We import 90% of fruit and vegetables in the UK (Ireland imports 98% of it’s fruit and vegetables) Unbelievably we even import onions from Australia?? (Waitrose shallots to be precise)

This is a strategic failure in a Climate Emergency.

Market gardening (a techniquie imported from the Dutch) gave us ways to intensify food production in London to address this food security issue. In the 17th and 18th centuries, market gardens surrounded London and provided the fruit and vegetables on which the city’s inhabitants thrived. Meanwhile in inner London, Neat Gardens in Hackney and Pimlico supplied us with fresh local produce, using readily available horse manure to intensify production.

Neat House became one of London’s principal sources of supply for cauliflowers, cabbage, artichokes and asparagus, with early beans and cash crops of spinach and radishes. Low-lying, with a high wafer table, the land finely balanced drainage and irrigation, and was supplied with copious quantities of manure from London’s laystalls to maintain fertility and fuel the hot-beds under glass that were the secret of early and unseasonal crops.’

I recently asked Pedalmeapp (cargo bike logistics) to pick up 10- bags of animal manure from my local city farm, Freightliners, to experiment with the market gardening technique. For this experiment, I am using terracotta pots. At the bottom of the pot are a few stones (for drainage) and then I layer in some animal manure from the city farm.  The microbes in the manure will both heat up the soil and provide nutrients. Next is a layer of compost, ready to sow the seeds. I have used rocket seeds and am amazed when they germinate within a few days!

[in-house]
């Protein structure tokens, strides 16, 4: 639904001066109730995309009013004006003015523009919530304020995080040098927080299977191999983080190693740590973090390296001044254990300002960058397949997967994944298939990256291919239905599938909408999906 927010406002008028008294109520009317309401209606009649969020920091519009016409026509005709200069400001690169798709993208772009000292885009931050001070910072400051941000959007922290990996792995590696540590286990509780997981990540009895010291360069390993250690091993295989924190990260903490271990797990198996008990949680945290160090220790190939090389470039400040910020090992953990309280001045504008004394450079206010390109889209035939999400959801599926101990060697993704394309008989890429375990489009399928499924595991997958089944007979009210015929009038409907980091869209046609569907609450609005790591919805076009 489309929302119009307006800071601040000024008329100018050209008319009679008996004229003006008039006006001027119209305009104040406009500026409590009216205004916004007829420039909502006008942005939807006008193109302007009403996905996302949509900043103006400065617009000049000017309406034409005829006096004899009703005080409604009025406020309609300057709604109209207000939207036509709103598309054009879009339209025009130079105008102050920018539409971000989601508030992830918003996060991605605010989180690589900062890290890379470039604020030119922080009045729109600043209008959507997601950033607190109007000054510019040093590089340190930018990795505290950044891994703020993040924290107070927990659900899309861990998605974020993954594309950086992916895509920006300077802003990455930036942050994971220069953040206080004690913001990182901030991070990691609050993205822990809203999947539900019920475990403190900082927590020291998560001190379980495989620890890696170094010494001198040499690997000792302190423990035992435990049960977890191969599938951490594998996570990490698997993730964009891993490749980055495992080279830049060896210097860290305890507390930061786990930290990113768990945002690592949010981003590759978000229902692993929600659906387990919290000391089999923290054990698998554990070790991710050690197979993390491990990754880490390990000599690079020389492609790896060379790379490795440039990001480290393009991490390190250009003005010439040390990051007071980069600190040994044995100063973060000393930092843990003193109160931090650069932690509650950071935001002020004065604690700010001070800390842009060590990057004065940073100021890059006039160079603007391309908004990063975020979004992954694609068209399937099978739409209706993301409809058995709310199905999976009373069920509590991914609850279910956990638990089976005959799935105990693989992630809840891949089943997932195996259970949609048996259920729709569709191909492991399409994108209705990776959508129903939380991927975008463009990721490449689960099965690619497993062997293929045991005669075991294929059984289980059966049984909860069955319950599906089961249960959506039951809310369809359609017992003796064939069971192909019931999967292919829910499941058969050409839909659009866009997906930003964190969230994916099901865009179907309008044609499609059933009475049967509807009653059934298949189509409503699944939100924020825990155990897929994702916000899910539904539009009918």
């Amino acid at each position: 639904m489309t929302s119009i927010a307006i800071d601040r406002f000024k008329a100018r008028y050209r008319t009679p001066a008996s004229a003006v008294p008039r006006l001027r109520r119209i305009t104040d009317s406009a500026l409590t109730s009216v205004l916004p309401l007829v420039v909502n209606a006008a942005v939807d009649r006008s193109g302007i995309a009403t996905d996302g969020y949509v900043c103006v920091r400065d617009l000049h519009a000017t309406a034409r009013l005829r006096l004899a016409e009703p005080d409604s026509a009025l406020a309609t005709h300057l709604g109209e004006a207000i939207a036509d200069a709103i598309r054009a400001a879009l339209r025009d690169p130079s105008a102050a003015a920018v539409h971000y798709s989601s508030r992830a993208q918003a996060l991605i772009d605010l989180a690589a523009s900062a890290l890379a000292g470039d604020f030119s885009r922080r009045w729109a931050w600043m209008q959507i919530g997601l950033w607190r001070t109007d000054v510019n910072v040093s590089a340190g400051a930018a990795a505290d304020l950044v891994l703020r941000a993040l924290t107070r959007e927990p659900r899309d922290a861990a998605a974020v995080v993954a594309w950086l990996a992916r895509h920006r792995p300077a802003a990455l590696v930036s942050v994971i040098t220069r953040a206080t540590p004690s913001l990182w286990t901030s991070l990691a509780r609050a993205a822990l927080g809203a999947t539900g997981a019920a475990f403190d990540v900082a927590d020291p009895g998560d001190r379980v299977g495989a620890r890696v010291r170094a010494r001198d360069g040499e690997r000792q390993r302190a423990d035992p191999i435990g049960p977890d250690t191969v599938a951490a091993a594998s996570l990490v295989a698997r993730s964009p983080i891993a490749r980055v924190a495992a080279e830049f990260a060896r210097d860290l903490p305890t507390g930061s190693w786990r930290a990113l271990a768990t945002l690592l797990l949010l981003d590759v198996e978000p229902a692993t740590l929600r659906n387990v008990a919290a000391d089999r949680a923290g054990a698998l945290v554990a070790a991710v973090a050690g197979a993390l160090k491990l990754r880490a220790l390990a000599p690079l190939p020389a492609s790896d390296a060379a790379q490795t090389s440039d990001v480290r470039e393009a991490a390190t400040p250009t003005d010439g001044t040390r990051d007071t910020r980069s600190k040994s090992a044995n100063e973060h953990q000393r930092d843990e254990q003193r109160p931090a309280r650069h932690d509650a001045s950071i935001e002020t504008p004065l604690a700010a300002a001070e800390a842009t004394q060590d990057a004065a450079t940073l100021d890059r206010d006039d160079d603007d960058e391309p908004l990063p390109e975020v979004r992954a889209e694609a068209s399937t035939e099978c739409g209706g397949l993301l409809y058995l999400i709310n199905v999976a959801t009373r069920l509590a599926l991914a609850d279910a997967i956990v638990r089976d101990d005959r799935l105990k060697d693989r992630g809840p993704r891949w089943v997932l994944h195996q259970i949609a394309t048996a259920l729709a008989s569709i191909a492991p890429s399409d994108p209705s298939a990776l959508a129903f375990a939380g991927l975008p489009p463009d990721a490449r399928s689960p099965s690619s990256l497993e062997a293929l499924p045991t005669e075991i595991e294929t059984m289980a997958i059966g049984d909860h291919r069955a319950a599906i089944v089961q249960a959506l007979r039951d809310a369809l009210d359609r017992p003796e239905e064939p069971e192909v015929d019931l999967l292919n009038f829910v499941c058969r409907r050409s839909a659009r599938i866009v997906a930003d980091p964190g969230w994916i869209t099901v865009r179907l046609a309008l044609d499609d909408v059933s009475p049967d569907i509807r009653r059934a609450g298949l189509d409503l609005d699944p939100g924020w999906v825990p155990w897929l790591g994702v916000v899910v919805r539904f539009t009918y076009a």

The fertile clay soil in Hackney also had a previous incarnation as fruit orchards. In London Fields, my former neighbours harvested apples, pears, grapes, quince, plums, apricots, kiwi, peaches, fig and mulberry. 
Fruit and nut trees are also an essential part of being self-sufficient. I believe we don’t plant enough nut trees!


Market Gardening on Kingsland Road, Hackney


Pimlico Neat Gardens

The 10x Greener Project by Friends of the Earth in Hackney encourages local residents to dig up concrete and replace with trees, climbing plants and flowers. Communal composts in City farms or (sitting in reclaimed parking spaces) provide localised fertile organic matter to increase productivity.

Parklets or ‘Resident Allotment prrmits’ replace Resident parking permits.


Hackney resident parking space becomes a  ‘resident allotment space’’


Releasing the soil from its concrete tomb


New York Community compost

Fertile cities


I recently asked (on twitter) for tips on opening up the earth from its concrete grave. An amazing assortment of natural techniques flooded in from around the world. There was a real surge of interest. Here are some of the suggestions:

Plants need a flow of oxygen to their roots as much as water and nutrients. So reconditioning compacted soils and clay from under paving is an important part of the remediation process. Potatoes and sunflowers can be grown to loosen up compacted soil. And pioneer ‘Specials’ such as Sunflowers and Corn accumulate any nasties in the soil. (just don’t eat or compost after growing for bioremediation)